“The games keep piling on, you get chances — of course you’re pressing,” said St. Louis, per the Tampa Bay Times. “The guys who tell you they don’t press, they’re lying.”

He also admitted that ended a goal drought gives him “a second wind,” per Sportsnet’s Chris Johnston.

The question now is if Nash and St. Louis can build off of Friday’s strong showing. If they can, then Tampa Bay will have a tough time winning this series. However, the Lightning remain a dangerous team and if two of the Rangers’ top forwards immediately go cold again, then that could be a serious problem for New York.

Coach Cooper explains why Stamkos is a winger now

Tampa Bay Lightning v New York Rangers - Game One

The best thing about playing the wing is that you don’t have the same defensive responsibilities that centers do.

That’s the lazy man’s take, at least. (And coming from a blogger, an appropriate one.)

But it’s also why Steven Stamkos has been shifted to the wing, according to Lightning coach Jon Cooper.

“The one thing I thought, he’s spending too much time in the [defensive] zone, and he’s spending way too much energy down there,” Cooper said this morning ahead of Game 3 of the Eastern Conference Final versus the Rangers.

“So to free him up a little bit, and let him get out of the zone a little faster and not have to play the whole 200 feet, I thought was something that was going to save his legs and give him a little more time.”

Lately, Stamkos has been centered by Valtteri Filppula, with Alex Killorn on the opposite wing.

“To have a player like Fil who can control the puck the way he does, ” said Cooper, “he sees the ice, he can get those pucks to Stammer. He’s somebody that transports the puck really well.”

Frankly, Stamkos has always struck me more as a winger than a center. The three forwards that had the most shots during the regular season (Alex Ovechkin, Rick Nash, Max Pacioeretty) are all wingers. It’s a position that lends itself to players with good shots, and Stamkos certainly has one of those. He just needs more opportunities to use it.

Related: Stamkos doesn’t mind winging it

In case you haven’t noticed, the NHL is a young man’s game


Just for the sake of the discussion — and since everyone’s talking about Tyler Johnson today — here are all the players who have scored at least five goals in these playoffs:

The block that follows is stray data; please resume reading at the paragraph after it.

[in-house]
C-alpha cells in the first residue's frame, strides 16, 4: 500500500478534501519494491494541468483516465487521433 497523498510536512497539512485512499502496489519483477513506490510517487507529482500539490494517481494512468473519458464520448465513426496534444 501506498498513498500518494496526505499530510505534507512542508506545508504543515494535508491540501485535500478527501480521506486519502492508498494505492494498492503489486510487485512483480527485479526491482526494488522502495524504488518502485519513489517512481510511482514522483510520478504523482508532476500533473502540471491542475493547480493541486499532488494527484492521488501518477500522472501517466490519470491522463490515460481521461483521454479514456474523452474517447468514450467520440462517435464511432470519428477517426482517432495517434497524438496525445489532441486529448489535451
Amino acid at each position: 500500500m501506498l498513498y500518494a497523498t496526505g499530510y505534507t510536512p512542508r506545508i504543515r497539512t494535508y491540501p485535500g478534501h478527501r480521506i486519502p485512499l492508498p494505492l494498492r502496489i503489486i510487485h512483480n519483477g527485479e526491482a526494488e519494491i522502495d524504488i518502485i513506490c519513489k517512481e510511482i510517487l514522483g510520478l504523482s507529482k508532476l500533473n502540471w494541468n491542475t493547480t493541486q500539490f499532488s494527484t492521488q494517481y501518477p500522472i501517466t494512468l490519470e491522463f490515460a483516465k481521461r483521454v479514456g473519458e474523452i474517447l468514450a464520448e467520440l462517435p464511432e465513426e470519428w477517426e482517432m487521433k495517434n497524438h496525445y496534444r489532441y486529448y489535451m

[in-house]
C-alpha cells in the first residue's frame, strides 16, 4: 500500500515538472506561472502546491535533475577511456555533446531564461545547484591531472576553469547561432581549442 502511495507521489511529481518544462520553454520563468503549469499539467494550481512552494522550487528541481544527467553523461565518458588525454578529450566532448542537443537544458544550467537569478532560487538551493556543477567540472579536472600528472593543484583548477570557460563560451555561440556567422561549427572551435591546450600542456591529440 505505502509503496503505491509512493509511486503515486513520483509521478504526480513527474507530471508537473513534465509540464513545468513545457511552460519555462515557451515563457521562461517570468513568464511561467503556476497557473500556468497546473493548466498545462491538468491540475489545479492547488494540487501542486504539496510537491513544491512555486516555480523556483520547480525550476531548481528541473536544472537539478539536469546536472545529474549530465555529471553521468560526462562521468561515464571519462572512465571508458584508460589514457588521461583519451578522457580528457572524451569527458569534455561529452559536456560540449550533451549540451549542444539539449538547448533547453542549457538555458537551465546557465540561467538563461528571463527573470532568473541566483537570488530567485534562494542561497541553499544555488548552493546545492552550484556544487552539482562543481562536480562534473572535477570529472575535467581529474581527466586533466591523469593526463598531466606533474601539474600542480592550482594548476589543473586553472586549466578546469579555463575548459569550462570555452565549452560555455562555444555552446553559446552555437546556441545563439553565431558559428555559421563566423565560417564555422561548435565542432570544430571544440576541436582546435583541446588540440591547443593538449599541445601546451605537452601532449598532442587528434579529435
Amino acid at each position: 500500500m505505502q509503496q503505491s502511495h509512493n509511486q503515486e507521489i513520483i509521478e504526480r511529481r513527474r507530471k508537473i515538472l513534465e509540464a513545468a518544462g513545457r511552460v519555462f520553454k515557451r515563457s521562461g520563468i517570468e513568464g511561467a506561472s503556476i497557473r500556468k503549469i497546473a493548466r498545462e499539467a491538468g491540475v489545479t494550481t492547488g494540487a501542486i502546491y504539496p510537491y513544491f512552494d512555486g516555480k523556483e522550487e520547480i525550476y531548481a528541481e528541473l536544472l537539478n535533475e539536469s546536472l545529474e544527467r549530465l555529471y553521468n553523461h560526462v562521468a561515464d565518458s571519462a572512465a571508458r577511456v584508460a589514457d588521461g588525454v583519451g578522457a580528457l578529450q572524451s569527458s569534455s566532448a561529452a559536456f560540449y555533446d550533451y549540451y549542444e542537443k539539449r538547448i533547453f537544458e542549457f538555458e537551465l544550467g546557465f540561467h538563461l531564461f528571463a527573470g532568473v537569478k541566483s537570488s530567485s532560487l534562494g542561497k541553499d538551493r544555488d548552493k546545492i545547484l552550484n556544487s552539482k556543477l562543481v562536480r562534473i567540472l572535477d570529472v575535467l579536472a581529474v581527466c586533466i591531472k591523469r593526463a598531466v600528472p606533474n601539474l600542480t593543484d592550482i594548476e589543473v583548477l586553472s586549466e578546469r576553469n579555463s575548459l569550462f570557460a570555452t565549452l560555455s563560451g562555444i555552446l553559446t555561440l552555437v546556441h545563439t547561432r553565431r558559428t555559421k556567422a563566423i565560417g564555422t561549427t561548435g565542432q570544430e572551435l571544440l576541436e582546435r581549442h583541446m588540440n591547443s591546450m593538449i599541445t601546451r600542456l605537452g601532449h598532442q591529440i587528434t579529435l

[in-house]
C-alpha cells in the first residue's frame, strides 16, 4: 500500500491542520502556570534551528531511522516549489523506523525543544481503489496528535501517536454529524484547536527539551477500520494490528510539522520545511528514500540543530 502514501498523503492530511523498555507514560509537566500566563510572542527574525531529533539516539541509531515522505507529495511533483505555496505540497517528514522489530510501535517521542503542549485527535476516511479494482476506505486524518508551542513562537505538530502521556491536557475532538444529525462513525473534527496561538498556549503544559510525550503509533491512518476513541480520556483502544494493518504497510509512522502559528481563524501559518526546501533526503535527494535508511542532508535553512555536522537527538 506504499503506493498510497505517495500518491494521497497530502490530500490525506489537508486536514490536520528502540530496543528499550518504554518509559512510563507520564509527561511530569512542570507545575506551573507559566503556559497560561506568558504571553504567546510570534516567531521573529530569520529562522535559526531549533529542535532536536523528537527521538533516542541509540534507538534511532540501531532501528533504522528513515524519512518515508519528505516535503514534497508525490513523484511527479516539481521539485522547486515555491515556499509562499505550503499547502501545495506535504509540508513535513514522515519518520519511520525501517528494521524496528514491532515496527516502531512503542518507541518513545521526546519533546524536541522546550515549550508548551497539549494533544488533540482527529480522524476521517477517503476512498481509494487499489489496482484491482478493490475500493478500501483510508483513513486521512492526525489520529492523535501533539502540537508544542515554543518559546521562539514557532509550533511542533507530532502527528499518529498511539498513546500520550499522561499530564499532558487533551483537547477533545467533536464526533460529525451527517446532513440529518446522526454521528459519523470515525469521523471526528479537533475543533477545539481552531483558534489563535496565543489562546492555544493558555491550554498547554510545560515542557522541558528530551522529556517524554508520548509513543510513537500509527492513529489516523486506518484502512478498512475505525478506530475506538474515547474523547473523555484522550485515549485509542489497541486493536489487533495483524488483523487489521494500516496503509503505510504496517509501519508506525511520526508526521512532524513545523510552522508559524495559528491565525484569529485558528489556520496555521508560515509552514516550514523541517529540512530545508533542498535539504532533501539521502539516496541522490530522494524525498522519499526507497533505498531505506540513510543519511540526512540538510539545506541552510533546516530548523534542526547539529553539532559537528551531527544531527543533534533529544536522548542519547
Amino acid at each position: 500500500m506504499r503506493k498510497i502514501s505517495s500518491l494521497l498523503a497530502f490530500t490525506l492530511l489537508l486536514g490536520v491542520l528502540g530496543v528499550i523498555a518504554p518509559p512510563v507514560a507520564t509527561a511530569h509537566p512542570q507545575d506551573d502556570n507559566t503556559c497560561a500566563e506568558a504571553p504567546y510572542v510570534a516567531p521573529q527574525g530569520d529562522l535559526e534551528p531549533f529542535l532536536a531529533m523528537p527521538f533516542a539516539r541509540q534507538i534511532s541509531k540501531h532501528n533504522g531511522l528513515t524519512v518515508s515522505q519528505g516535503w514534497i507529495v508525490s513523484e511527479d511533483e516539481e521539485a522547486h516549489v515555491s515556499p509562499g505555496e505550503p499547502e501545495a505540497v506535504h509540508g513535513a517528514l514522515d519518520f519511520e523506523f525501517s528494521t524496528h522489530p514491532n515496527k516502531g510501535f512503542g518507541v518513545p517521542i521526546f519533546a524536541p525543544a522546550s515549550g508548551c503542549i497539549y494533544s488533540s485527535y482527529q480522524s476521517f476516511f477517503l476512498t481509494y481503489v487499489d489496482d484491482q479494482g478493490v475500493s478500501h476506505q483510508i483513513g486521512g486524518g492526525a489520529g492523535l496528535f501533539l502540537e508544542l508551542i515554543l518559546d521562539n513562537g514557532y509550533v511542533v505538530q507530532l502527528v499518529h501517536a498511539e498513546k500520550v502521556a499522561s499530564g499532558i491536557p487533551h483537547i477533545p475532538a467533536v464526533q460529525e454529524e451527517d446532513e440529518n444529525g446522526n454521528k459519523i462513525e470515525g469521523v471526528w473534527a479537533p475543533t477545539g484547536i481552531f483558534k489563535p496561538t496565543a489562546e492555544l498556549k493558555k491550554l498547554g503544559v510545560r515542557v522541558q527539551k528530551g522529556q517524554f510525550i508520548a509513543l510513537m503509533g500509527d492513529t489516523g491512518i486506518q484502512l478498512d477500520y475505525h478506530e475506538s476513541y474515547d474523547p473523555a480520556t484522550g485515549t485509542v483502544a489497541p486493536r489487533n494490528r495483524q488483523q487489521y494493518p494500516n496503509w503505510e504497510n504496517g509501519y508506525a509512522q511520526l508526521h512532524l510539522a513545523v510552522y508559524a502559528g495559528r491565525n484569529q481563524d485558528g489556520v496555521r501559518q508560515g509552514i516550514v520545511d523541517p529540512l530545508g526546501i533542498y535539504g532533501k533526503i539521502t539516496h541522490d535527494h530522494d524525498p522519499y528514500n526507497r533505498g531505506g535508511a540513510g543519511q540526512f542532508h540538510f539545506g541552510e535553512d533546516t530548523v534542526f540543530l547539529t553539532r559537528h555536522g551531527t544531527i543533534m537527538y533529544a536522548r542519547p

Johnson (11), Corey Perry (7), Patrick Kane (7), Nikita Kucherov (6), Chris Kreider (6), Vladimir Tarasenko (6), Alex Killorn (6), Derek Stepan (5), Alex Ovechkin (5), Derick Brassard (5), Evgeny Kuznetsov (5), Max Pacioretty (5), Matt Beleskey (5), and Colin Wilson (5).

That’s 14 players. Can you pick out the oldest?

The answer is Anaheim’s Perry, who turned 30 on Saturday. Only slightly younger than Perry, Ovechkin will turn 30 in September.

Otherwise, it’s all players who are comfortably in their 20s, their legs still full of burst, their bodies not yet worn down by the grind of taking hundreds of pucks hard to the net, and all the punishment that goes with scoring goals in today’s NHL.

This isn’t to say that once a goal-scorer turns 30 he should be put out to pasture, like the theory about running backs in the NFL. Marian Gaborik, Justin Williams, and Martin St. Louis all had productive postseasons last year. This year is perhaps an extreme case.

But it does show the importance of youth, and how quickly a player — especially a forward — can go from getting drafted to making a significant impact.

True, patience is required when developing prospects. You don’t want to rush them. There’s nothing wrong with learning the game in the AHL. But at the same time, there has to be a sense of urgency in getting prospects ready for the NHL so they can enjoy as many productive seasons as possible, before their peak years (at a relatively low cap hit) are over.

Hence, all the talk surrounding 20-year-old Jonathan Drouin. While it’s not like the Lightning should be hitting the panic button that he hasn’t yet gained the trust of his coach, it’s not unfair to wonder if he’s fallen a bit behind in his development.

In a related story, Capitals GM Brian MacLellan knows “the next three or four years is the window” in Washington. Because, where will Ovechkin’s game be after that? Where will Nicklas Backstrom’s? The Caps have an opportunity over the next few years to get production from both their veterans and their youth. That’s the sweet spot every GM aims for. And those sweet spots don’t last long.